The change-up is important for determining assignment, as starters are treated differently from relievers. One of the first things the Cubs will do (more with pitchers, I would imagine) is begin a video dossier on all the players. For pitchers, after the drug screen is processed, it becomes important to get everything on film. From the stretch, from the wind-up, fielding practice. Live footage from a game, holding runners on base. Everything. Including his change-up.
Why is the change-up so important? While outliers like Trevor Hoffman exist (Hoffman's change as a reliever became an out-pitch in a two pitch arsenal), a pitcher without a change-up usually is ticketed for the bullpen. When the coaches look at a raw draftee's change-up, his system placement for that year begins to be assessed. While a prep arm will stay in Arizona for most of the next year, a college vet will often get a string of outings in before the minor league season ends.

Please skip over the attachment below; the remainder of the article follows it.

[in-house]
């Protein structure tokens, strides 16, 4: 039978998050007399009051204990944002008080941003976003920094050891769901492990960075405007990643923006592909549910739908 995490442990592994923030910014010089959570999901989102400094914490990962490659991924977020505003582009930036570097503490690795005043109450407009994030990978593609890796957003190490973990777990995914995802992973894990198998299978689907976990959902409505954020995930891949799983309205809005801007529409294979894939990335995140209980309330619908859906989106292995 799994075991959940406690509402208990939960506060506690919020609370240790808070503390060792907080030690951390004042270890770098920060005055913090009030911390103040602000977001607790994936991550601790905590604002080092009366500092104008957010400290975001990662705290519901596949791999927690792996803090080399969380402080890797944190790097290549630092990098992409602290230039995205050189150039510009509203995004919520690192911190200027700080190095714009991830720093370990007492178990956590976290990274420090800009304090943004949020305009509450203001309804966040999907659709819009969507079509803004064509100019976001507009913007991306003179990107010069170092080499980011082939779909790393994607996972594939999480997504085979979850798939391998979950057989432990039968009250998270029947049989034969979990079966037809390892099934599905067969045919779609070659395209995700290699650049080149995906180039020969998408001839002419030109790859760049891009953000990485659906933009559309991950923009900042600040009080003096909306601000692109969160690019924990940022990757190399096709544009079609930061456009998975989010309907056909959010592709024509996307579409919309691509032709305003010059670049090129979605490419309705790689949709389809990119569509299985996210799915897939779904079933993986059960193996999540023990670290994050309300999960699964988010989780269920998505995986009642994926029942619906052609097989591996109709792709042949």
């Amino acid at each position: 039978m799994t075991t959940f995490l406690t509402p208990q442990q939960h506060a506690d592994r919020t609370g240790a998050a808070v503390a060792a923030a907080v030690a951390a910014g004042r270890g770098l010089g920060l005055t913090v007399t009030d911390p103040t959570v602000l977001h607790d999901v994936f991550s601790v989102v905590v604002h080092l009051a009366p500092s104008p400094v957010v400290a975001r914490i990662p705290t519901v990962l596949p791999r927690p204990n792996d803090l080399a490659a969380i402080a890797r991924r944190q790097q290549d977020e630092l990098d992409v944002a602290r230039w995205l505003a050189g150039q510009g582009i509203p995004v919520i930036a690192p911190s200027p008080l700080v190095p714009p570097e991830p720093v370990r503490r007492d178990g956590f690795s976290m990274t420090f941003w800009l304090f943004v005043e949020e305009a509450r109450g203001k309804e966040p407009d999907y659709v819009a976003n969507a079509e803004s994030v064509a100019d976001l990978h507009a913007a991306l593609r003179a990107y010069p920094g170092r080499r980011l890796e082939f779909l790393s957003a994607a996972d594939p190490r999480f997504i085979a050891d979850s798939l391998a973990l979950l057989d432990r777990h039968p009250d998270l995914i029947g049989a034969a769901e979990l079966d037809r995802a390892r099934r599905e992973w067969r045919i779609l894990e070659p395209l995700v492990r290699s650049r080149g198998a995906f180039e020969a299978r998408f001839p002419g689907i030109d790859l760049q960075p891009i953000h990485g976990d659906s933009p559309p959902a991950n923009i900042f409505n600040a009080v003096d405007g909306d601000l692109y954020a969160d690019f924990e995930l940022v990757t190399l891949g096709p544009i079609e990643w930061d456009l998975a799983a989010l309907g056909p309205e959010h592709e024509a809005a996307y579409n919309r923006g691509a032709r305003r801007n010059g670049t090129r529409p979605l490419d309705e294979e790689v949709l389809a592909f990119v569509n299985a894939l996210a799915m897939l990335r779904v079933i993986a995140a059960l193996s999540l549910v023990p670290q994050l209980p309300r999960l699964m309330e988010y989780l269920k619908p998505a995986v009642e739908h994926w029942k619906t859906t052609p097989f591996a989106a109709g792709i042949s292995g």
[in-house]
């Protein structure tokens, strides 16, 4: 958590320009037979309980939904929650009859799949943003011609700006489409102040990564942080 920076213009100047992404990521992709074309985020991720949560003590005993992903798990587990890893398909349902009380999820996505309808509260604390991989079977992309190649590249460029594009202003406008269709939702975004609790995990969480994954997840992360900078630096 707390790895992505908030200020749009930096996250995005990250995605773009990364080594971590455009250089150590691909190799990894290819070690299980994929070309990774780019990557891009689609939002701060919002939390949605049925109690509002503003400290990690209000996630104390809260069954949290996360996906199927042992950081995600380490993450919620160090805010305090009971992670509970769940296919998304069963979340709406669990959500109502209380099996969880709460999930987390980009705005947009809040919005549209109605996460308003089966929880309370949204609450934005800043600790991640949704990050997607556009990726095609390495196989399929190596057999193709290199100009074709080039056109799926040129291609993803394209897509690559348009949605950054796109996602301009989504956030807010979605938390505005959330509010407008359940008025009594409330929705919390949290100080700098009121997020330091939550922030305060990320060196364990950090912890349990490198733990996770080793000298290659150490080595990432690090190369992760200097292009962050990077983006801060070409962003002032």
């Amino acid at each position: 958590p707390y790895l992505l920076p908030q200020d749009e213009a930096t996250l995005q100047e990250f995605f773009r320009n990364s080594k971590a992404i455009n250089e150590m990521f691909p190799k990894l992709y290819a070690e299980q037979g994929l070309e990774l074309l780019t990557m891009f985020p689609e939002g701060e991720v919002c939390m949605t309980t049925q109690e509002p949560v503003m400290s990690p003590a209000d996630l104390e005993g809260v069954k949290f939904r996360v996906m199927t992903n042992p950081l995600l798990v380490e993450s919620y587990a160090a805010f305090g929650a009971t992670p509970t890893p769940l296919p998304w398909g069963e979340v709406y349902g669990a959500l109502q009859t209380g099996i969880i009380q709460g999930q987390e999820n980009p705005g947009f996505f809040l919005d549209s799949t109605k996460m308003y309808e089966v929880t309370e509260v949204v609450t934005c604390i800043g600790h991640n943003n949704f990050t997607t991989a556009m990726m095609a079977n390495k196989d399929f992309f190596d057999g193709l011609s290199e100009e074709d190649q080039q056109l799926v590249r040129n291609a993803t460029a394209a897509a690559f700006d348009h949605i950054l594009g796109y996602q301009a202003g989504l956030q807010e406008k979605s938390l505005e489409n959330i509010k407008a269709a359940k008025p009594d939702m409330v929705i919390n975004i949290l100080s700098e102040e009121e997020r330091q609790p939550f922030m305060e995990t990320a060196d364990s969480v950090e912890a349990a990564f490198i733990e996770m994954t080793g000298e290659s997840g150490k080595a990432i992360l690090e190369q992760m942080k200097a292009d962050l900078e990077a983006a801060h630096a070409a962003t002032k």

For example, seventh-rounder David Garner is from Michigan State. He was the Friday night ace for the Spartans this year. A smallish pitcher at 5'11", Garner will get run through a battery of activities while he is in peak shape in Mesa. If he ends up suffering an injury before spring training, it would be helpful for Halm and crew to have information sorted into Garner's file. So, they take video. (After all, Halm's not just a good bunter.)
As Garner works through things in Mesa, the coaches assess his change, as they try to decide if he is right now a better starter or reliever candidate. (Don't worry, they'll try to ramp it up in November at Instructs, and in February and March at spring training.) Garner pitched a bit under 90 innings for Sparty in 2013, so the decision of where to send him has combinations and permutations.
My guess is, with Garner, they might want to get him 15-20 live game innings before the season's end. Over 110 innings might be pushing it a bit, and 20 innings ought to give Halm plenty of video to sort. So, after Garner gets in an inning or two in Arizona Summer League ball, where should he be sent?